is the only love that looks for nothing for itself, but seeks only to give.
We cannot conjure up agape
love for another person. It's not possible. We can only allow ourselves to be the vessel through which God will love with that kind of unconditional, seeking love. Sometimes we think
we have the means within ourselves to love like that, but we're wrong.
I'll give you an example. Before we built our new house four years ago, we were squatters. By that I mean that we found our property, plunked an older mobile home on the highest point, and squatted eleven years, waiting for the day when we could afford to build. (Actually, if truth be told, we could never have built this house had not all the laborers of our church--contractors, carpenters, framers, roofers, a tiler and an electrician--come together and said, "That's it. We're building you a house.") Back in the mobile home days, it wasn't uncommon for me to walk around squirting bleach water on the windows to kill the mold growing there. It also wasn't uncommon for me to have to empty out an entire drawer and re-wash all the utensils because a mouse had climbed into that drawer and left little "I was here" packets. Mice were my great enemy back then. They had a wide variety of entry points into the house, and it was a losing battle trying to find and eliminate them.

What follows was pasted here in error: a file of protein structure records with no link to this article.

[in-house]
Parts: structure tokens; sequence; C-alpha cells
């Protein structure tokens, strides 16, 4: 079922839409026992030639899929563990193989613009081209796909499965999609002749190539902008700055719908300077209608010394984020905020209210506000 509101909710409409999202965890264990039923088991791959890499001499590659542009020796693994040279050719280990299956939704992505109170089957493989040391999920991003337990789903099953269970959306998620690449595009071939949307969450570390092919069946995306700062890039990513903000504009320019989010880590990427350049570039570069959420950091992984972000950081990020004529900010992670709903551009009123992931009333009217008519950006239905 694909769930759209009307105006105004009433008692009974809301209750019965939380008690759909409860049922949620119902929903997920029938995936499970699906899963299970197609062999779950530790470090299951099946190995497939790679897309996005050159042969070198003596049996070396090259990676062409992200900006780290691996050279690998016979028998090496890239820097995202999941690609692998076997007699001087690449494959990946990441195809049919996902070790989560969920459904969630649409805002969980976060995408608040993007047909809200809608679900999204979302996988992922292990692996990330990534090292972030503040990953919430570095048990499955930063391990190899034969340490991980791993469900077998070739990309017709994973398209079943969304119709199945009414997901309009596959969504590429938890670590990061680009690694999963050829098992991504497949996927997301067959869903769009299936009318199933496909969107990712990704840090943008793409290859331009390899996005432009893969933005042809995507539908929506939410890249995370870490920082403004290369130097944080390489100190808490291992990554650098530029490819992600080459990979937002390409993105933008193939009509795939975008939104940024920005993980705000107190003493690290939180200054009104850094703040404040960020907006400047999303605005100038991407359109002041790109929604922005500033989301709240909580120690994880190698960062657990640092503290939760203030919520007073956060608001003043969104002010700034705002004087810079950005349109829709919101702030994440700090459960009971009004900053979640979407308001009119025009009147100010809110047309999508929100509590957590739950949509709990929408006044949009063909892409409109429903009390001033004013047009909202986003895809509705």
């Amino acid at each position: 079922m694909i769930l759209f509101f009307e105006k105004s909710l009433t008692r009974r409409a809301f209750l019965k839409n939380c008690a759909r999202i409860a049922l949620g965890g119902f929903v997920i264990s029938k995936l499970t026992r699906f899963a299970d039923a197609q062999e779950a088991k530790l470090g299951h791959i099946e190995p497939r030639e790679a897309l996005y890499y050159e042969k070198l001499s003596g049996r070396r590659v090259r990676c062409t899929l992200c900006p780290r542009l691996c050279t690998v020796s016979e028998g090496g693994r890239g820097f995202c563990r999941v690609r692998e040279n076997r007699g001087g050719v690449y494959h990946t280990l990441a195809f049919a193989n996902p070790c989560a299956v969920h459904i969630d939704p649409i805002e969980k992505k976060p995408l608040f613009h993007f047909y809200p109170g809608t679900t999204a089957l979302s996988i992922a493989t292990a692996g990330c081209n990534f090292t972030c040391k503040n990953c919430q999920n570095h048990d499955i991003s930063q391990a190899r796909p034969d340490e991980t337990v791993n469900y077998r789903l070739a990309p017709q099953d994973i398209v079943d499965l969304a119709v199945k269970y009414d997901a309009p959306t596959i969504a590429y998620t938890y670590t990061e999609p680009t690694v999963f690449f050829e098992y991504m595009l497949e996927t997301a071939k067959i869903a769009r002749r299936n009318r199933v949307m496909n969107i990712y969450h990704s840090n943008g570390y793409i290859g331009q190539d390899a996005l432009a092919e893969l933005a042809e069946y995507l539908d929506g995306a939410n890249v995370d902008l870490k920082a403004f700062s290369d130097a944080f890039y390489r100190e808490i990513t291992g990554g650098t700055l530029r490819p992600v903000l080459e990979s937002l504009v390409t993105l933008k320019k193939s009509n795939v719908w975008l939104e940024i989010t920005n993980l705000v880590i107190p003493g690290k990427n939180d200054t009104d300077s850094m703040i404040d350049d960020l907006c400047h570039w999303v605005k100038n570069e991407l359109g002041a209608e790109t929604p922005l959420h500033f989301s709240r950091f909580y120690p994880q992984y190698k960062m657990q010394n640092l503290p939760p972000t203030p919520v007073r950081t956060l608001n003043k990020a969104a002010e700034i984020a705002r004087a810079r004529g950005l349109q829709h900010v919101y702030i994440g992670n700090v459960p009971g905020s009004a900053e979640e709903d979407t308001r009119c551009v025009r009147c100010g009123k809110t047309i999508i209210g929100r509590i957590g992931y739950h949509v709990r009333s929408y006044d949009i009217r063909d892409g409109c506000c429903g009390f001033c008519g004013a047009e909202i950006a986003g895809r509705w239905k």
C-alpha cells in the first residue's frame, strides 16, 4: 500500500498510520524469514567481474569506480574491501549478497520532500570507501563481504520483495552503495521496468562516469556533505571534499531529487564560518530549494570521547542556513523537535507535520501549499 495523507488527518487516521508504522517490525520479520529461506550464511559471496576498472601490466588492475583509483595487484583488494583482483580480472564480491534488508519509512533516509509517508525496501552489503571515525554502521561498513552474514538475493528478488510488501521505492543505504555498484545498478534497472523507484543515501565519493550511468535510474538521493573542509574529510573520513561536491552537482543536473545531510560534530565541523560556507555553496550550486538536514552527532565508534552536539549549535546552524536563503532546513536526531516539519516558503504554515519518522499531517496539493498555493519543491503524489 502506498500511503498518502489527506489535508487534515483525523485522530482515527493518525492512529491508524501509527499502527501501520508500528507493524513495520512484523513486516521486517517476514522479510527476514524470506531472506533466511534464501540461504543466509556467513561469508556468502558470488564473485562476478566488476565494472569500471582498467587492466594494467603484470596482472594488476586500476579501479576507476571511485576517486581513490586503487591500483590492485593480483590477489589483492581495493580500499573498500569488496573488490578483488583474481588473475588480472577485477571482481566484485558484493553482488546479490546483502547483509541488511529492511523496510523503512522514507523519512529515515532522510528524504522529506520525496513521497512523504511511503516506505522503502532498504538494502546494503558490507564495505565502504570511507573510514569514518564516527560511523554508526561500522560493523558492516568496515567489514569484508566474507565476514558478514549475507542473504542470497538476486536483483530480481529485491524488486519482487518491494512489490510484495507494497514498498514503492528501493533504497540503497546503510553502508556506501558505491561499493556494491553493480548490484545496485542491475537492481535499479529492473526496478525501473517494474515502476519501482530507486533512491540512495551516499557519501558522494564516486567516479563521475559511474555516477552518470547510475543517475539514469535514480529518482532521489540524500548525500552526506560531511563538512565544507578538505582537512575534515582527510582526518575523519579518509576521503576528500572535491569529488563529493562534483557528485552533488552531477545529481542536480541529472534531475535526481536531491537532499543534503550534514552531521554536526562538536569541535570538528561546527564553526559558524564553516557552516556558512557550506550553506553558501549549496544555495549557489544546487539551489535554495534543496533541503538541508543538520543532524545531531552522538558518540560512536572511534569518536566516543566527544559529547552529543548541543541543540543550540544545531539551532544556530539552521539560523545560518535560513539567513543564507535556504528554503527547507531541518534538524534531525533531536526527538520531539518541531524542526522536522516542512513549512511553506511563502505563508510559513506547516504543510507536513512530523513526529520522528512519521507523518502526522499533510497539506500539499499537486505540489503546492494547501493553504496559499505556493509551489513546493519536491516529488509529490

Before Dave was a pastor, he worked at Scott Paper Company on a rotating shift. One week he'd work days, one week swing, and one week graveyard. That schedule--which he endured for nine years--sucked the life right out of him. When not working, he was either at home sleeping, or at home trying to fall asleep. We barely saw him, and I lived in a perpetual state of pity for him. Whenever he did
manage to fall asleep, I'd do whatever I could to keep him in that state. Zac was little back then, and we spent a good deal of our time whispering.
One morning, while Dave (recently home from graveyard) slept beside me, I awoke, eased myself quietly out of bed, and opened the bedroom door. Before I took a step, however, I noticed little bunches of something littering the carpet. I flipped on the light, and with all the storge-phileo-eros love I possessed, I stifled a scream. Our cat had left the remains of a mouse in a four-foot path leading right up to our bedroom door. You might have difficulty envisioning how one mouse could leave such a big trail ... I say, go with that. Don't try to envision it, or you won't eat all day. I saw mouse parts I had been happily oblivious to prior to that moment. The longest piece was some sort of intestinal tubing that had been stretched to the breaking point. And that was the pretty part.